News Release

June 8, 2005

Embargoed until Wednesday, June 8, 5 p.m. EST

Contact: Carolyn Pennington, 860-679-4864

New Findings Support Aggressive Treatment for Most Common Form of Thyroid Cancer

UConn Health Center Research Published in June 9 Issue of NEJM

FARMINGTON, CONN. – A new study by University of Connecticut Health Center researchers helps settle a long-running controversy involving papillary thyroid cancer, the most common form of the disease, and carries implications for its treatment.

In most cases of thyroid cancer, along with the main tumor, a pathologist will typically find small nodules called microcarcinomas. A number of previous studies have tried to determine whether these microscopic tumors broke off from the original cancer and spread within the thyroid gland, or whether they are independent of the main tumor and developed spontaneously. Studies have found patients with these multiple tumors are more likely to have their cancer recur.

“We’re finally settling what has been a controversial question in the cancer field,” says Andrew Arnold, M.D., director of the Center for Molecular Medicine and chief of the Division of Endocrinology at the UConn Health Center. “Our findings show that theses multiple clusters of tumor can often arise independently, which means that such patients are strongly predisposed to developing new papillary thyroid cancers.”

Doctors have often questioned how aggressively to treat thyroid cancer, a disease that typically strikes in the prime of life between the ages of 25 and 65. Surgery is the most common treatment, but some surgeons will typically only remove the side of the thyroid where the cancer is found in order to spare possible damage to surrounding nerves and tissue, or the need for thyroid replacement medication. Other surgeons treat the cancer more aggressively by removing all or nearly all of the thyroid and following up with radiation therapy, an approach that has yielded a decrease in subsequent recurrence of thyroid cancer in some studies.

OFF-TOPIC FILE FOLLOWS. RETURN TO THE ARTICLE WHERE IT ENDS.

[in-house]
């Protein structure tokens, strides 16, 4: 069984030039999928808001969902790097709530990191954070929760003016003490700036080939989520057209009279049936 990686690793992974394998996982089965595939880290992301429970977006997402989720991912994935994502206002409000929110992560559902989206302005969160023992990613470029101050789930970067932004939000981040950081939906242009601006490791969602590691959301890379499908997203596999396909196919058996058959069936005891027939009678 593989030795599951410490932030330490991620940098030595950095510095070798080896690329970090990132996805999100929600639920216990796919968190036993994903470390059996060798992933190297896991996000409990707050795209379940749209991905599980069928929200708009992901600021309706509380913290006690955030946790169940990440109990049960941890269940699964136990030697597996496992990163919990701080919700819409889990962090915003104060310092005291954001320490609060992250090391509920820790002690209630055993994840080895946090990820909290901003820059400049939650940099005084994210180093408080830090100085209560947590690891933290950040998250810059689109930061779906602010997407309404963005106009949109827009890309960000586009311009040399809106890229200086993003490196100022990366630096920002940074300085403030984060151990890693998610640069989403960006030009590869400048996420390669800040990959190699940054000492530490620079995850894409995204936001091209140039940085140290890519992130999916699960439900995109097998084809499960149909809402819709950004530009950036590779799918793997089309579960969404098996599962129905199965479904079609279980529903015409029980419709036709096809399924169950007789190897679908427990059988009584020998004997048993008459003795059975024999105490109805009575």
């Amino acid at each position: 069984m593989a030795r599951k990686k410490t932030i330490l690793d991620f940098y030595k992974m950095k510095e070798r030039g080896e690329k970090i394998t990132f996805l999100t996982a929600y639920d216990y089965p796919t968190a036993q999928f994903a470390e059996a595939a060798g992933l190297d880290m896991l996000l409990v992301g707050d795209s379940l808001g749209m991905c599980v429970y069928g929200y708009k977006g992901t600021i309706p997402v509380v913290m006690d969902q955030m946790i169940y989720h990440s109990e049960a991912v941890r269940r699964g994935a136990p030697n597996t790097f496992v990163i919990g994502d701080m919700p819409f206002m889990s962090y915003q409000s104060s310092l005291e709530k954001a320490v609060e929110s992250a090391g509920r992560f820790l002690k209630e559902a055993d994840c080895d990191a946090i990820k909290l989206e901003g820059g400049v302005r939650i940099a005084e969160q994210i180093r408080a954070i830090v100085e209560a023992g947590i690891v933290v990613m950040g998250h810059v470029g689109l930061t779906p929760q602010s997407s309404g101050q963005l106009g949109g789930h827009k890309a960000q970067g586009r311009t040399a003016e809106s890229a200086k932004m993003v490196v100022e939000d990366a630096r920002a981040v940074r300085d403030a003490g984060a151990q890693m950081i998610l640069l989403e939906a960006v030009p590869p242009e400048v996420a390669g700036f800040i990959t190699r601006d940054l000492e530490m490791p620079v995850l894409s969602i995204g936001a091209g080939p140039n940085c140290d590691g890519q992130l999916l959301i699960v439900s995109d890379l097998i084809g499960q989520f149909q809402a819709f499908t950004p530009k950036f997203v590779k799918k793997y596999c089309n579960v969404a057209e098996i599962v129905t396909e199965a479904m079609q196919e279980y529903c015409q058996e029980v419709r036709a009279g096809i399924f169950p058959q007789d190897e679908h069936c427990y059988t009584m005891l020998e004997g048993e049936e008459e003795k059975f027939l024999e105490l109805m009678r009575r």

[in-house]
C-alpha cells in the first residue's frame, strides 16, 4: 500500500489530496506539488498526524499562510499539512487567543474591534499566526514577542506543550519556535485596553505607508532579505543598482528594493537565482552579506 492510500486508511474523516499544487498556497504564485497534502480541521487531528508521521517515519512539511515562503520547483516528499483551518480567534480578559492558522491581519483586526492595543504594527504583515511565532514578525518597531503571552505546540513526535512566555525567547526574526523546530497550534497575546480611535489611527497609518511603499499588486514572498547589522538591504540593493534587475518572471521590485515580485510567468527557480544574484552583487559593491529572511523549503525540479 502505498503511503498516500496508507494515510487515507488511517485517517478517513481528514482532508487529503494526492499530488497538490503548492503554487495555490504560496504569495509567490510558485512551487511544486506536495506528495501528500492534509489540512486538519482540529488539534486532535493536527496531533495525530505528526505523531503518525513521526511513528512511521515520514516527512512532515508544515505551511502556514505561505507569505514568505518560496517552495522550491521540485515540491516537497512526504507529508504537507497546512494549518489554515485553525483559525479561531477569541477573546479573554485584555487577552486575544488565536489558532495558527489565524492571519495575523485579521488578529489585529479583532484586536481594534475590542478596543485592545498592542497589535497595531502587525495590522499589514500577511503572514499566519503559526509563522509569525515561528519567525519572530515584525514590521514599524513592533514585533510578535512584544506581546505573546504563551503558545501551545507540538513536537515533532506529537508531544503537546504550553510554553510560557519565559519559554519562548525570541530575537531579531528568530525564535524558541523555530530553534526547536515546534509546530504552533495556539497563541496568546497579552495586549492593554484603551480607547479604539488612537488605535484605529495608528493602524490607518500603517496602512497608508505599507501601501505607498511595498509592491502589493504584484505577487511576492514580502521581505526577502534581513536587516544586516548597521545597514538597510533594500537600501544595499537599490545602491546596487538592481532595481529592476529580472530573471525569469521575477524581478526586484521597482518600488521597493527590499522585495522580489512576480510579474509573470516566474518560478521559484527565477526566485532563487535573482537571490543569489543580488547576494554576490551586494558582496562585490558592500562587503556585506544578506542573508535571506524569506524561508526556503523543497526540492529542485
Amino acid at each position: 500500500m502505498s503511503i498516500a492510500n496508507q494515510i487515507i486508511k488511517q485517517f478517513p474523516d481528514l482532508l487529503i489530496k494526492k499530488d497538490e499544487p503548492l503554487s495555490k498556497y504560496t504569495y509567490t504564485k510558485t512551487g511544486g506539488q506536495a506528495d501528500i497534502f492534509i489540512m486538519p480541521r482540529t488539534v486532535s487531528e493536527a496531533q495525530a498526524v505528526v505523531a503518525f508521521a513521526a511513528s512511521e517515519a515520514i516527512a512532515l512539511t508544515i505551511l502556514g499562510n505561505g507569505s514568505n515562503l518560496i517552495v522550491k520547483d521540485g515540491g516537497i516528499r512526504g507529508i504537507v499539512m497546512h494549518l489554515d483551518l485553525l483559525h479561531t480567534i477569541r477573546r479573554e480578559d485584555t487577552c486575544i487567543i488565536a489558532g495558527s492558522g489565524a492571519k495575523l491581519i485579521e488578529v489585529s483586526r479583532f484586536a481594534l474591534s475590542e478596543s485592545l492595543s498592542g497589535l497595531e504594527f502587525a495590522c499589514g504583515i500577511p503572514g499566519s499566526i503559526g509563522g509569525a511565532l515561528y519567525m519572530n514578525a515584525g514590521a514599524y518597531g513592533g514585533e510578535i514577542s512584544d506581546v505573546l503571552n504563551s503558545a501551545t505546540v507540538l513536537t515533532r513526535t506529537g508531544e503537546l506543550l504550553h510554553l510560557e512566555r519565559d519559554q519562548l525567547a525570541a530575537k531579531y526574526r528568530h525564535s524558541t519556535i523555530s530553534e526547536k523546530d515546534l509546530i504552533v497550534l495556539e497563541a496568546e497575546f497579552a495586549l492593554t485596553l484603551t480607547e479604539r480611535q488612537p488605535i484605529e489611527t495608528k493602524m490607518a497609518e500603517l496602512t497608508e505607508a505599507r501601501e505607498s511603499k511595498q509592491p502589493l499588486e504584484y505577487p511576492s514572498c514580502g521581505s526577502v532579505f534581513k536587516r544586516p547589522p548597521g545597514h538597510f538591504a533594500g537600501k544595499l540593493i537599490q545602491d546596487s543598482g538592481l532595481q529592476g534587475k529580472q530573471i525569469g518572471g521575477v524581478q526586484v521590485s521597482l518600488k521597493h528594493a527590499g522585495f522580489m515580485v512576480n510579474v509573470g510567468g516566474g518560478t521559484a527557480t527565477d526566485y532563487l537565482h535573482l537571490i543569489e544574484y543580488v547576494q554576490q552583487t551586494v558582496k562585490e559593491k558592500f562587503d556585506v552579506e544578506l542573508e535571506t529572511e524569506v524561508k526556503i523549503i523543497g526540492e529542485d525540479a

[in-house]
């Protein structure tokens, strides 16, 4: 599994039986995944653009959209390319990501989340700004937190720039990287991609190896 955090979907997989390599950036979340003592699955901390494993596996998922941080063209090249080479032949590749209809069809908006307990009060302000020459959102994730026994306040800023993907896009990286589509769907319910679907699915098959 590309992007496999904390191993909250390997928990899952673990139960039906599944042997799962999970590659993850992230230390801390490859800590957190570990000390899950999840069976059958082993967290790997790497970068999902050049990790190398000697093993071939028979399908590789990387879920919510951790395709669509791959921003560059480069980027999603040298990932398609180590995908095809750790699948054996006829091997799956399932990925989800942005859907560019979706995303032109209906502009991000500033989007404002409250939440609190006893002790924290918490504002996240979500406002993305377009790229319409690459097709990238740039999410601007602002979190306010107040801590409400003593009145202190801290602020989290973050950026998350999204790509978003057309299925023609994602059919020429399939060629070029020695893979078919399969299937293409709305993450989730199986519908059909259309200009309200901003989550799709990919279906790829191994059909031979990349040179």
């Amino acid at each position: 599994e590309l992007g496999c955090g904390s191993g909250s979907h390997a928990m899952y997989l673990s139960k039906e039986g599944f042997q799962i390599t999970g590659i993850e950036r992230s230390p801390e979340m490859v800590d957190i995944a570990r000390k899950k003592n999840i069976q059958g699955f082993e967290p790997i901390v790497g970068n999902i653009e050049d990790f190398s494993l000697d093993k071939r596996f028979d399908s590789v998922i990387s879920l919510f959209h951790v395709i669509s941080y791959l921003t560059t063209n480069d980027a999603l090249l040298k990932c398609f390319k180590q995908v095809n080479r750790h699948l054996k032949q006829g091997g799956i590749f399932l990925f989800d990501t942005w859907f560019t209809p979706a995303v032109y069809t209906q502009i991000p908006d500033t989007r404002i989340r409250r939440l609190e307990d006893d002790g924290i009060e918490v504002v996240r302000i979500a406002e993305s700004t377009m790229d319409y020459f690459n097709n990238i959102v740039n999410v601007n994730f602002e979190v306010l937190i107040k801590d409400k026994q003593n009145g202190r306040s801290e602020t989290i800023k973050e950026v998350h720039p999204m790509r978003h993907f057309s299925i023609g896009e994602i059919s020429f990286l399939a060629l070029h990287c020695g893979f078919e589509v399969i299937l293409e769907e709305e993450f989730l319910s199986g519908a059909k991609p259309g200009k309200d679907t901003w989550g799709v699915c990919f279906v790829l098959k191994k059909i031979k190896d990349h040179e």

According to Dr. Arnold, the new findings should help eliminate some surgeons’ doubts about aggressively removing the thyroid when treating papillary cancer. “Any of the tissue you leave is at risk for already harboring microscopic tumors that could eventually grow into disease, or be fertile ground where entirely new cancers can form. That’s why near total removal of the thyroid along with radioactive iodine therapy is the best option.”

The thyroid gland is found at the base of the throat and makes important hormones that help the body function normally. A cancer patient whose thyroid is removed typically does quite well after being given a medication that mimics the action of the thyroid.

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